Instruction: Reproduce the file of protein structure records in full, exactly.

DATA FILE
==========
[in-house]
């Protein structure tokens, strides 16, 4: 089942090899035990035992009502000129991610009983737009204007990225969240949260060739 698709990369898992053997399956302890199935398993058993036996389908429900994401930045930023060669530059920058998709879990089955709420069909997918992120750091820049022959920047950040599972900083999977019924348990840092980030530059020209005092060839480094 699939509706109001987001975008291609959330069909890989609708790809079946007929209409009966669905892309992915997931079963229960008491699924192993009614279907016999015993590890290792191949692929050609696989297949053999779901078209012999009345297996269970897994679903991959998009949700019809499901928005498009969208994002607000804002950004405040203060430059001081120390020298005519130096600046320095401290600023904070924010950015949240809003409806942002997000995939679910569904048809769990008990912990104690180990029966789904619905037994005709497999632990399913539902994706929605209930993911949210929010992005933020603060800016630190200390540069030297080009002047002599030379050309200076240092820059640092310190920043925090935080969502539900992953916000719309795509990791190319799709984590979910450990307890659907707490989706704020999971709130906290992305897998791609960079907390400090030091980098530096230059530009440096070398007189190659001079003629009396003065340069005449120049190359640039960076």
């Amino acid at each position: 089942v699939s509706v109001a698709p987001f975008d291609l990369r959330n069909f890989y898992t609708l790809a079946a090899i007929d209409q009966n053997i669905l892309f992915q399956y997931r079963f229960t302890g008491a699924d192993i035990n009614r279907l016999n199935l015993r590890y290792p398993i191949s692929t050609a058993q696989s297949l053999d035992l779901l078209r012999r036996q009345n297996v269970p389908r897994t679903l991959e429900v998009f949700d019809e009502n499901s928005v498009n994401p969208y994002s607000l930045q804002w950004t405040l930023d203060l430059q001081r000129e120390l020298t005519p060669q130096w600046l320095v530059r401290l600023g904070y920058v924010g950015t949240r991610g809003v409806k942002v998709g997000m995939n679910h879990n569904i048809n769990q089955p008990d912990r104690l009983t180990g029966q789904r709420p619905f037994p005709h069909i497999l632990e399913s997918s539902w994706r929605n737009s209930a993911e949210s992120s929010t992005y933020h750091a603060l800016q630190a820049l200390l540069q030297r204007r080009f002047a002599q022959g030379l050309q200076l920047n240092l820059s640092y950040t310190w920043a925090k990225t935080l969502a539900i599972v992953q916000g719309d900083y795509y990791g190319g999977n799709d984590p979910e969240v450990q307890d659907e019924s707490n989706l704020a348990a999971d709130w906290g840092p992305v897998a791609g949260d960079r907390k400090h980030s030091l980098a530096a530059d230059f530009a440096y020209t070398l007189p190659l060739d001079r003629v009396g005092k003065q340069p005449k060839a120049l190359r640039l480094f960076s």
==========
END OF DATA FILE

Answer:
[in-house]
């Protein structure tokens, strides 16, 4: 089942090899035990035992009502000129991610009983737009204007990225969240949260060739 698709990369898992053997399956302890199935398993058993036996389908429900994401930045930023060669530059920058998709879990089955709420069909997918992120750091820049022959920047950040599972900083999977019924348990840092980030530059020209005092060839480094 699939509706109001987001975008291609959330069909890989609708790809079946007929209409009966669905892309992915997931079963229960008491699924192993009614279907016999015993590890290792191949692929050609696989297949053999779901078209012999009345297996269970897994679903991959998009949700019809499901928005498009969208994002607000804002950004405040203060430059001081120390020298005519130096600046320095401290600023904070924010950015949240809003409806942002997000995939679910569904048809769990008990912990104690180990029966789904619905037994005709497999632990399913539902994706929605209930993911949210929010992005933020603060800016630190200390540069030297080009002047002599030379050309200076240092820059640092310190920043925090935080969502539900992953916000719309795509990791190319799709984590979910450990307890659907707490989706704020999971709130906290992305897998791609960079907390400090030091980098530096230059530009440096070398007189190659001079003629009396003065340069005449120049190359640039960076």
């Amino acid at each position: 089942v699939s509706v109001a698709p987001f975008d291609l990369r959330n069909f890989y898992t609708l790809a079946a090899i007929d209409q009966n053997i669905l892309f992915q399956y997931r079963f229960t302890g008491a699924d192993i035990n009614r279907l016999n199935l015993r590890y290792p398993i191949s692929t050609a058993q696989s297949l053999d035992l779901l078209r012999r036996q009345n297996v269970p389908r897994t679903l991959e429900v998009f949700d019809e009502n499901s928005v498009n994401p969208y994002s607000l930045q804002w950004t405040l930023d203060l430059q001081r000129e120390l020298t005519p060669q130096w600046l320095v530059r401290l600023g904070y920058v924010g950015t949240r991610g809003v409806k942002v998709g997000m995939n679910h879990n569904i048809n769990q089955p008990d912990r104690l009983t180990g029966q789904r709420p619905f037994p005709h069909i497999l632990e399913s997918s539902w994706r929605n737009s209930a993911e949210s992120s929010t992005y933020h750091a603060l800016q630190a820049l200390l540069q030297r204007r080009f002047a002599q022959g030379l050309q200076l920047n240092l820059s640092y950040t310190w920043a925090k990225t935080l969502a539900i599972v992953q916000g719309d900083y795509y990791g190319g999977n799709d984590p979910e969240v450990q307890d659907e019924s707490n989706l704020a348990a999971d709130w906290g840092p992305v897998a791609g949260d960079r907390k400090h980030s030091l980098a530096a530059d230059f530009a440096y020209t070398l007189p190659l060739d001079r003629v009396g005092k003065q340069p005449k060839a120049l190359r640039l480094f960076s």